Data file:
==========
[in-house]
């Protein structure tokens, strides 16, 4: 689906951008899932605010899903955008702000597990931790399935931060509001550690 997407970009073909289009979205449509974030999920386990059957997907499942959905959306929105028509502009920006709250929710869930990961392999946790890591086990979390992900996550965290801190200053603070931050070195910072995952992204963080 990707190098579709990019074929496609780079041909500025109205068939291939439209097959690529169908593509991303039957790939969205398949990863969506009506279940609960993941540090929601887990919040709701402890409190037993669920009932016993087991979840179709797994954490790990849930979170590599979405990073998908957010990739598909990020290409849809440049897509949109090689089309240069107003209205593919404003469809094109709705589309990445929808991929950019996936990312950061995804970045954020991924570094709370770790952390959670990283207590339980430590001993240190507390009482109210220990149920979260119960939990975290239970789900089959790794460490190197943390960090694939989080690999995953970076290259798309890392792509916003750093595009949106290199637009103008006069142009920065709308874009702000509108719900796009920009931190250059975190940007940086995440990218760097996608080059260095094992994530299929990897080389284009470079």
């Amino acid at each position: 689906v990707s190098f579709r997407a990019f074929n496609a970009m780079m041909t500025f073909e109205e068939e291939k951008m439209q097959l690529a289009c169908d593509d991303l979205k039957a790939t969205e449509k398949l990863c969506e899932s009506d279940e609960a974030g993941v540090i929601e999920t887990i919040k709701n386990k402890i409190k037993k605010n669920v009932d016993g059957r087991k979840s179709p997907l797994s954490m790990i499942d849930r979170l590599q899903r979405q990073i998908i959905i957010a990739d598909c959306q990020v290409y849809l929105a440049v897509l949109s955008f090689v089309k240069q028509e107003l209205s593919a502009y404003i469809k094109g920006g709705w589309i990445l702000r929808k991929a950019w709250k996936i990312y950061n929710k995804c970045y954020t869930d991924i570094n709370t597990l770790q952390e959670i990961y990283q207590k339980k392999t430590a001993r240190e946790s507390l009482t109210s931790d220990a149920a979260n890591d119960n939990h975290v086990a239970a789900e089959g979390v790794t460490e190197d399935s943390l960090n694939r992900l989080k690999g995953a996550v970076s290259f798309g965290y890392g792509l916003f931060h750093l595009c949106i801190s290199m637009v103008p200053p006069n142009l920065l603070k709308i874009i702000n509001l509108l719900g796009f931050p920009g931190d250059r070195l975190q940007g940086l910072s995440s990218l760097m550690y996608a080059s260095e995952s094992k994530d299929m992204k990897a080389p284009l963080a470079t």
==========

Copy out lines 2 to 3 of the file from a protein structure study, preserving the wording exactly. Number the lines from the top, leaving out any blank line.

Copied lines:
């Protein structure tokens, strides 16, 4: 689906951008899932605010899903955008702000597990931790399935931060509001550690 997407970009073909289009979205449509974030999920386990059957997907499942959905959306929105028509502009920006709250929710869930990961392999946790890591086990979390992900996550965290801190200053603070931050070195910072995952992204963080 990707190098579709990019074929496609780079041909500025109205068939291939439209097959690529169908593509991303039957790939969205398949990863969506009506279940609960993941540090929601887990919040709701402890409190037993669920009932016993087991979840179709797994954490790990849930979170590599979405990073998908957010990739598909990020290409849809440049897509949109090689089309240069107003209205593919404003469809094109709705589309990445929808991929950019996936990312950061995804970045954020991924570094709370770790952390959670990283207590339980430590001993240190507390009482109210220990149920979260119960939990975290239970789900089959790794460490190197943390960090694939989080690999995953970076290259798309890392792509916003750093595009949106290199637009103008006069142009920065709308874009702000509108719900796009920009931190250059975190940007940086995440990218760097996608080059260095094992994530299929990897080389284009470079």
């Amino acid at each position: 689906v990707s190098f579709r997407a990019f074929n496609a970009m780079m041909t500025f073909e109205e068939e291939k951008m439209q097959l690529a289009c169908d593509d991303l979205k039957a790939t969205e449509k398949l990863c969506e899932s009506d279940e609960a974030g993941v540090i929601e999920t887990i919040k709701n386990k402890i409190k037993k605010n669920v009932d016993g059957r087991k979840s179709p997907l797994s954490m790990i499942d849930r979170l590599q899903r979405q990073i998908i959905i957010a990739d598909c959306q990020v290409y849809l929105a440049v897509l949109s955008f090689v089309k240069q028509e107003l209205s593919a502009y404003i469809k094109g920006g709705w589309i990445l702000r929808k991929a950019w709250k996936i990312y950061n929710k995804c970045y954020t869930d991924i570094n709370t597990l770790q952390e959670i990961y990283q207590k339980k392999t430590a001993r240190e946790s507390l009482t109210s931790d220990a149920a979260n890591d119960n939990h975290v086990a239970a789900e089959g979390v790794t460490e190197d399935s943390l960090n694939r992900l989080k690999g995953a996550v970076s290259f798309g965290y890392g792509l916003f931060h750093l595009c949106i801190s290199m637009v103008p200053p006069n142009l920065l603070k709308i874009i702000n509001l509108l719900g796009f931050p920009g931190d250059r070195l975190q940007g940086l910072s995440s990218l760097m550690y996608a080059s260095e995952s094992k994530d299929m992204k990897a080389p284009l963080a470079t």